There was once an orphan who was left at the entrance of a kibbutz when he was a baby. The kibbutznicks took him in and raised him as their own. They took turns taking care of him so they could all share in such a precious mitzvah. He spent time with all the men of the kibbutz, talking to them, learning from them, gleaning the positive qualities that appealed to him from each and every one. Even though each man had many similarities to his fellow kibbutznick, there were also many differences in both substance and flavor. This went on from day to day and from year to year until he grew from a boy to a man of his own.
When he reached an adult, he asked the question that everyone knew he’d ask one day, but they still never came up with a good answer... “Who’s my father?”
The silence was deafening as the men stood speechless finally confronting the very question that they had no answer for... Until one of the many men who had helped shape this young man replied… “We all are.”
This may or may not have answered what the young man was looking for. He knew he was an orphan. He knew that he had no biological father to speak of. What he was really asking was, which one if you is going to be the one that I call “my father”? Which one of you should I call my name “Paloni son of ____”? Which one of you shall grant me an inheritance? Which one if you will escort me to my chuppah? Which one of you will help me shape my identity?
In his search for an individual answer, be found a collective one. In his search for an individual identity, he found his identity within the group. This may not have been the answer he was looking for. It may not have been the ideal answer, but it was his answer.
This story represents so many Baal Teshuvas searching for our spiritual father. Our Rebbes are Chabad. They are Aish HaTorah. They are Or Samaech. They went to Chofetz Chaim, Shappels & Berel Wein’s yeshiva. How do we choose one of our spiritual fathers above the others? How do we pick our Rebbe?
They’re all so different. They are all part of us, but their views are too different for us to be them.
They say that
is a melting pot, a place where different people can blend together to become
one. If that’s so, then we are the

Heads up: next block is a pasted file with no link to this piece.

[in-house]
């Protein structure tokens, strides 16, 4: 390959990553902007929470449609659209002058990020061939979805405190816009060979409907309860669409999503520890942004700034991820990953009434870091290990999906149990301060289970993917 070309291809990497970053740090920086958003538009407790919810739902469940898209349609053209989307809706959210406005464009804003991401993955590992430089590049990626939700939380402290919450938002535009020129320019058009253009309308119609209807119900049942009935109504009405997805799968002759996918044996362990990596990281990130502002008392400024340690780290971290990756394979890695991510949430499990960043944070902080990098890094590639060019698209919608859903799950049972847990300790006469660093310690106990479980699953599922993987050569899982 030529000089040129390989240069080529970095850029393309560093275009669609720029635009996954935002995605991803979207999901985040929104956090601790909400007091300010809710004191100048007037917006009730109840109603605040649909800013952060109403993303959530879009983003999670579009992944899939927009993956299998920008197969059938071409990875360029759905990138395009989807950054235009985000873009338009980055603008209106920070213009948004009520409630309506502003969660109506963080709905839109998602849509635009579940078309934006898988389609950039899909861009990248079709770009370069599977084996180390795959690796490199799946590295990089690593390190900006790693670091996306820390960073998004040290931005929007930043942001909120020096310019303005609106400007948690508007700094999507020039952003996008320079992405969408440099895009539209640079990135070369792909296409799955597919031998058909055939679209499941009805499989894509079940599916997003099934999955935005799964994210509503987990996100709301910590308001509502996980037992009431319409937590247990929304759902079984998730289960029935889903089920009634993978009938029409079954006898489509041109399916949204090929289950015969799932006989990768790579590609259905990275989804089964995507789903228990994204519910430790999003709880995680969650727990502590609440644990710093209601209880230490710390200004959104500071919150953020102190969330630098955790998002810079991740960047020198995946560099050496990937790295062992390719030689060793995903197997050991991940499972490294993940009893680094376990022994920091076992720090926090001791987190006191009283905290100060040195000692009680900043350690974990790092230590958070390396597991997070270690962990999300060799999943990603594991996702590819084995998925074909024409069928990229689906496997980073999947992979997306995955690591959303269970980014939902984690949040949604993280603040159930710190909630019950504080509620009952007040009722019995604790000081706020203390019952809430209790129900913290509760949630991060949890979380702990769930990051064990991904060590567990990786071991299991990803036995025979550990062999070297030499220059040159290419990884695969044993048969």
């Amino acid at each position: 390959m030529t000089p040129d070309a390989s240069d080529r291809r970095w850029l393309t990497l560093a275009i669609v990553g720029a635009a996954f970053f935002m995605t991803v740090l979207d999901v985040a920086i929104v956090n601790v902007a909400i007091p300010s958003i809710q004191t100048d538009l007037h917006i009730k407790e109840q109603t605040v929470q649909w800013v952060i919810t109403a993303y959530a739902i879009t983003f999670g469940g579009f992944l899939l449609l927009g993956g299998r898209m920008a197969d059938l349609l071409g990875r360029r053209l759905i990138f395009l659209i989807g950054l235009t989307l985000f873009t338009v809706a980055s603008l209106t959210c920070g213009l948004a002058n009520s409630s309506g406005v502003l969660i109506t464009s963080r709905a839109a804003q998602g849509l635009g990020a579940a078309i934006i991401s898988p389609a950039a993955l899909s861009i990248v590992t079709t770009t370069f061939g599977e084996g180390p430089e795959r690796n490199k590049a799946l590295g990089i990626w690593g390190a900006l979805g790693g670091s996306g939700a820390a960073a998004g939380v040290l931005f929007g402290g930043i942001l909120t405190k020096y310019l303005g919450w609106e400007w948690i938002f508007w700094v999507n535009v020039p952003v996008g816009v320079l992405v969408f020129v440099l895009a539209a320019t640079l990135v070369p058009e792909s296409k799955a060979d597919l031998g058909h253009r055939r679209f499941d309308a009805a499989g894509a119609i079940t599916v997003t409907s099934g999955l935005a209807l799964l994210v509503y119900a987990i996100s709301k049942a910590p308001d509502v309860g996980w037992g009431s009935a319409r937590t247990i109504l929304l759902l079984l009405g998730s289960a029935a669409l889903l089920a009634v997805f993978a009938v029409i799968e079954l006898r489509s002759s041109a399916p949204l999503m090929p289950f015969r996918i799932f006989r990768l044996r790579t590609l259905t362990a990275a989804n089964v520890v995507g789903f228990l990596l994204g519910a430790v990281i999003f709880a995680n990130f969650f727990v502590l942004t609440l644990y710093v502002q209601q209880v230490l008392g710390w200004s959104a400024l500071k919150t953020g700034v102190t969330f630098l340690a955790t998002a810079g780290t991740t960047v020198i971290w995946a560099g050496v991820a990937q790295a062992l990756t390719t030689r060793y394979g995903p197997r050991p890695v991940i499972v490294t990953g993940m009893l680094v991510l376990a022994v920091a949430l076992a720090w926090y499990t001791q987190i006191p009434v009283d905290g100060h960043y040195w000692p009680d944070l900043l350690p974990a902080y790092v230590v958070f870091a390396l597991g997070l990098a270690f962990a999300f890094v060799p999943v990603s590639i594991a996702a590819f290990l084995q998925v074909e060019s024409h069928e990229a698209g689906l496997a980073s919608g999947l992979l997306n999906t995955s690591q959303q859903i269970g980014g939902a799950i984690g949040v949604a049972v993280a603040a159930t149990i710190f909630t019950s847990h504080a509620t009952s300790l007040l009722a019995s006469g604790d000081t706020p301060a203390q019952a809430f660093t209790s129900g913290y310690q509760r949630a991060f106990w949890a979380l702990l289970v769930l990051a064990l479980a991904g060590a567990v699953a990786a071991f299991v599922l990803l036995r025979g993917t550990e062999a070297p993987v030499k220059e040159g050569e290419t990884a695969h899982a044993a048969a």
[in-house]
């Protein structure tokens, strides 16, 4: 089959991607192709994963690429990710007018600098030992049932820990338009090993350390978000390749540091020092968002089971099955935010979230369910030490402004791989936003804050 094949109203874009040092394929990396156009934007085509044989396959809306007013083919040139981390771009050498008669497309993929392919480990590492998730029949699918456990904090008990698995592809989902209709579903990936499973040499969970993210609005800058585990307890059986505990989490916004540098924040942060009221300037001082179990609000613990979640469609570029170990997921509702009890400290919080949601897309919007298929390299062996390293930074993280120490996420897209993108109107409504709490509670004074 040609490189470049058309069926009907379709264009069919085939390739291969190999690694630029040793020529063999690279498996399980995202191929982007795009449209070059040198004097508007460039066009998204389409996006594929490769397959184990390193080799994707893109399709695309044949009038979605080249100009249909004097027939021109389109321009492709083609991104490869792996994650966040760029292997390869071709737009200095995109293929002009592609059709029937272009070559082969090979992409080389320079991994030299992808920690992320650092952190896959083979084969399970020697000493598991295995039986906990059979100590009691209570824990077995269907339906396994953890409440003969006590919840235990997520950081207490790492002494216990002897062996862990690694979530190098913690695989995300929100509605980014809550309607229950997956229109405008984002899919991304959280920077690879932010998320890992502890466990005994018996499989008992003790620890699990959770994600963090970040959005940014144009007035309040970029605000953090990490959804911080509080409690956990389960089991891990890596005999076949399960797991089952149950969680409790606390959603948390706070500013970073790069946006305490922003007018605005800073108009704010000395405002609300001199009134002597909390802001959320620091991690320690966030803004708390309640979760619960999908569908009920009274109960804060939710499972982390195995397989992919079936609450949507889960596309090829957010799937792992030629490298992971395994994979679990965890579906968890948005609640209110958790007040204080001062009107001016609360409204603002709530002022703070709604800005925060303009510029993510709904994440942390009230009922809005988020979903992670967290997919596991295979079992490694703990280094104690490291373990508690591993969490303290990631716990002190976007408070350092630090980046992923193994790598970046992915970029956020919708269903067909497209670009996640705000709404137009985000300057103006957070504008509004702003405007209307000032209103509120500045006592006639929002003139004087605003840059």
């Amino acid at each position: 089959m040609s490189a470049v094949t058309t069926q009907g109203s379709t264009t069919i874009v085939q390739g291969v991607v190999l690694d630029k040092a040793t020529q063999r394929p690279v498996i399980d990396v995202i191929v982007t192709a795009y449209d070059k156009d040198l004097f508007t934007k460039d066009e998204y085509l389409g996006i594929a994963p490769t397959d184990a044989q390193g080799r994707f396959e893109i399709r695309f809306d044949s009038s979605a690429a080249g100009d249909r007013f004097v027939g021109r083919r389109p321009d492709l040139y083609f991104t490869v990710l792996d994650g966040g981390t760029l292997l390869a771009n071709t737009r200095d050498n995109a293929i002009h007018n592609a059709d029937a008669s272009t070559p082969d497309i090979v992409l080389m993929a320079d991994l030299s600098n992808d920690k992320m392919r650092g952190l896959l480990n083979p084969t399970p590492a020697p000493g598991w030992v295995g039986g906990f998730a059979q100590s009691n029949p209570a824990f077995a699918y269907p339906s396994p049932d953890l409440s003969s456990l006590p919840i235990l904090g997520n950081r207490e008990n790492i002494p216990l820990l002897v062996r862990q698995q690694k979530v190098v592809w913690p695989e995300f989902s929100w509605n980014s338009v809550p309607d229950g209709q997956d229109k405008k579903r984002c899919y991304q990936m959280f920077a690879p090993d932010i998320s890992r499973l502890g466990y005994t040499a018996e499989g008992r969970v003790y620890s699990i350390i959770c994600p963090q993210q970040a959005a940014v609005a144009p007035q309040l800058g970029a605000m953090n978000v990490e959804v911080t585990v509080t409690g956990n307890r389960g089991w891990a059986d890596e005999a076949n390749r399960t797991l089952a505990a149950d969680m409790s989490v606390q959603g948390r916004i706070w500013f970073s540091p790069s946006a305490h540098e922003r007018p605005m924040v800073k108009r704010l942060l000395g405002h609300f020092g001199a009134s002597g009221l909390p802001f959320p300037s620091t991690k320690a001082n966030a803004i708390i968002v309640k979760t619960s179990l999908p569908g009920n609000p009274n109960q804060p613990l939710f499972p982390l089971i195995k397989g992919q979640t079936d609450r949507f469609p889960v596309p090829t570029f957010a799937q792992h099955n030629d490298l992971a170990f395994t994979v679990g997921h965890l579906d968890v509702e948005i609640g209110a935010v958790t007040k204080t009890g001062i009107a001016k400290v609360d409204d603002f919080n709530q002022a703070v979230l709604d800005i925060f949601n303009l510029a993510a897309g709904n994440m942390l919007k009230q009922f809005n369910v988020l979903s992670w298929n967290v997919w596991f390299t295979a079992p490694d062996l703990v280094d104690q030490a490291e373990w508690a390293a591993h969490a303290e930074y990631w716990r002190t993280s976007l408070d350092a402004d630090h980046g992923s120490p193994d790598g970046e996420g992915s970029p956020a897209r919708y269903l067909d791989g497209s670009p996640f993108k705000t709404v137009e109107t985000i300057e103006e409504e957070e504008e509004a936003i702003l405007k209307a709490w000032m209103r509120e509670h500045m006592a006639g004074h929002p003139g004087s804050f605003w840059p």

melting pot for Baal Teshuvas. We take different ideas from our different
Rebbes and the shape us into who we are. America
The benefits are extraordinary. Today’s Baal Teshuva isn’t interested in the any old fights. We aren’t interested at attacking the minor differences. We celebrate the beauty of the many facets to Torah and the approach of very different people. Unfortunately, the challenges are enormous, for we have no one spiritual father. We may struggle with our identity as Baal Teshuvas, not knowing who our spiritual father is. Which minhag do I take on? Which nusach do I daven? Who is my Rebbe?
While it would be ideal for us to find one Rebbe who understands us, its a tough role to fill. For we have been spiritually raised by the collective. A new BT can dance between the teachings of the Chassidim and the teachings of Vilna, from all spectrums of the Jewish life. This isn’t the ideal answer, but for some of us, it’s the only answer, they all are our Rebbes.
May it come speedily in our days, may it come immediately today, the coming of the one and only Rebbe for the Baal Teshuva, the righteous Moshiach, please come to us and guide us.
I once read, in the name of the Lubavitcher Rebbe that the
had a separate entrance for each tribe, but it also had one extra entrance...
For those don’t know which tribe they’re from. Holy Temple
Inspired by my dear friend Yosef Chaim ben Yeshuah HaLevi who never seems to give up his desire to find his long lost Rebbe.